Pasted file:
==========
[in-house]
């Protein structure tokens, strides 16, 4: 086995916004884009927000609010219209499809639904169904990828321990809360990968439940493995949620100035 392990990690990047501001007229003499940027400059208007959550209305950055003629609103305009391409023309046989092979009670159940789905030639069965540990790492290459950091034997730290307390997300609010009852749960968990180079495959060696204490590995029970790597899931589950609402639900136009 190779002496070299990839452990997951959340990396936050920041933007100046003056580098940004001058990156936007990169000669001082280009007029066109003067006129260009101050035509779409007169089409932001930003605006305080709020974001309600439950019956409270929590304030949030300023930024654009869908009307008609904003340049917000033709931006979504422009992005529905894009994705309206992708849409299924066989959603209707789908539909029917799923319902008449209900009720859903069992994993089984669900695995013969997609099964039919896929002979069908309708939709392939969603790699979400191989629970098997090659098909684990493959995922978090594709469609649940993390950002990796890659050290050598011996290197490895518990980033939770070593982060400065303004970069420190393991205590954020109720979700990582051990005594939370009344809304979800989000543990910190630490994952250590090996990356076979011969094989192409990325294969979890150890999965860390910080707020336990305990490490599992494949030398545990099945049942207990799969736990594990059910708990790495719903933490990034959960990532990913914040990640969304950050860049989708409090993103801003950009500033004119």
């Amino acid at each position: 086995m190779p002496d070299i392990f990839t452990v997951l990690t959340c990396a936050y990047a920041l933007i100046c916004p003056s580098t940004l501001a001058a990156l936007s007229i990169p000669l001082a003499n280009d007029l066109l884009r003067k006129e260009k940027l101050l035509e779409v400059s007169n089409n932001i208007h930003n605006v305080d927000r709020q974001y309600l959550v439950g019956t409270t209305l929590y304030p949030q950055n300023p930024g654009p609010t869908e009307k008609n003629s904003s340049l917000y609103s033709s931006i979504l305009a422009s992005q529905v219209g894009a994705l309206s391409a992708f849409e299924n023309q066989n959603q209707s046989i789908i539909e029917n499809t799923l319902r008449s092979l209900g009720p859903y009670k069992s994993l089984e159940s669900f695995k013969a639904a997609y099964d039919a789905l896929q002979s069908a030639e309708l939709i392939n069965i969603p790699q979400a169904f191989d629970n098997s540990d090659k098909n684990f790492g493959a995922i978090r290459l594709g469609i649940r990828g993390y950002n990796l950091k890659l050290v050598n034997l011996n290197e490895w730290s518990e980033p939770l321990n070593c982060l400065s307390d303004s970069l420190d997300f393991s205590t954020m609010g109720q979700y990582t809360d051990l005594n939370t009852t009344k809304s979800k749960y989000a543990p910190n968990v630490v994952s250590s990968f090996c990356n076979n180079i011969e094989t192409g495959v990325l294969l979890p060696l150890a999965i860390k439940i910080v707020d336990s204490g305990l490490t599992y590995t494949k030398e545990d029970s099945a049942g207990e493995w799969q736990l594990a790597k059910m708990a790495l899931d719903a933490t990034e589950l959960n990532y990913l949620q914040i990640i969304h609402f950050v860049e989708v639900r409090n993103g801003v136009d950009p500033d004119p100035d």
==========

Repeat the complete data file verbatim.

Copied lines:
[in-house]
């Protein structure tokens, strides 16, 4: 086995916004884009927000609010219209499809639904169904990828321990809360990968439940493995949620100035 392990990690990047501001007229003499940027400059208007959550209305950055003629609103305009391409023309046989092979009670159940789905030639069965540990790492290459950091034997730290307390997300609010009852749960968990180079495959060696204490590995029970790597899931589950609402639900136009 190779002496070299990839452990997951959340990396936050920041933007100046003056580098940004001058990156936007990169000669001082280009007029066109003067006129260009101050035509779409007169089409932001930003605006305080709020974001309600439950019956409270929590304030949030300023930024654009869908009307008609904003340049917000033709931006979504422009992005529905894009994705309206992708849409299924066989959603209707789908539909029917799923319902008449209900009720859903069992994993089984669900695995013969997609099964039919896929002979069908309708939709392939969603790699979400191989629970098997090659098909684990493959995922978090594709469609649940993390950002990796890659050290050598011996290197490895518990980033939770070593982060400065303004970069420190393991205590954020109720979700990582051990005594939370009344809304979800989000543990910190630490994952250590090996990356076979011969094989192409990325294969979890150890999965860390910080707020336990305990490490599992494949030398545990099945049942207990799969736990594990059910708990790495719903933490990034959960990532990913914040990640969304950050860049989708409090993103801003950009500033004119």
């Amino acid at each position: 086995m190779p002496d070299i392990f990839t452990v997951l990690t959340c990396a936050y990047a920041l933007i100046c916004p003056s580098t940004l501001a001058a990156l936007s007229i990169p000669l001082a003499n280009d007029l066109l884009r003067k006129e260009k940027l101050l035509e779409v400059s007169n089409n932001i208007h930003n605006v305080d927000r709020q974001y309600l959550v439950g019956t409270t209305l929590y304030p949030q950055n300023p930024g654009p609010t869908e009307k008609n003629s904003s340049l917000y609103s033709s931006i979504l305009a422009s992005q529905v219209g894009a994705l309206s391409a992708f849409e299924n023309q066989n959603q209707s046989i789908i539909e029917n499809t799923l319902r008449s092979l209900g009720p859903y009670k069992s994993l089984e159940s669900f695995k013969a639904a997609y099964d039919a789905l896929q002979s069908a030639e309708l939709i392939n069965i969603p790699q979400a169904f191989d629970n098997s540990d090659k098909n684990f790492g493959a995922i978090r290459l594709g469609i649940r990828g993390y950002n990796l950091k890659l050290v050598n034997l011996n290197e490895w730290s518990e980033p939770l321990n070593c982060l400065s307390d303004s970069l420190d997300f393991s205590t954020m609010g109720q979700y990582t809360d051990l005594n939370t009852t009344k809304s979800k749960y989000a543990p910190n968990v630490v994952s250590s990968f090996c990356n076979n180079i011969e094989t192409g495959v990325l294969l979890p060696l150890a999965i860390k439940i910080v707020d336990s204490g305990l490490t599992y590995t494949k030398e545990d029970s099945a049942g207990e493995w799969q736990l594990a790597k059910m708990a790495l899931d719903a933490t990034e589950l959960n990532y990913l949620q914040i990640i969304h609402f950050v860049e989708v639900r409090n993103g801003v136009d950009p500033d004119p100035d």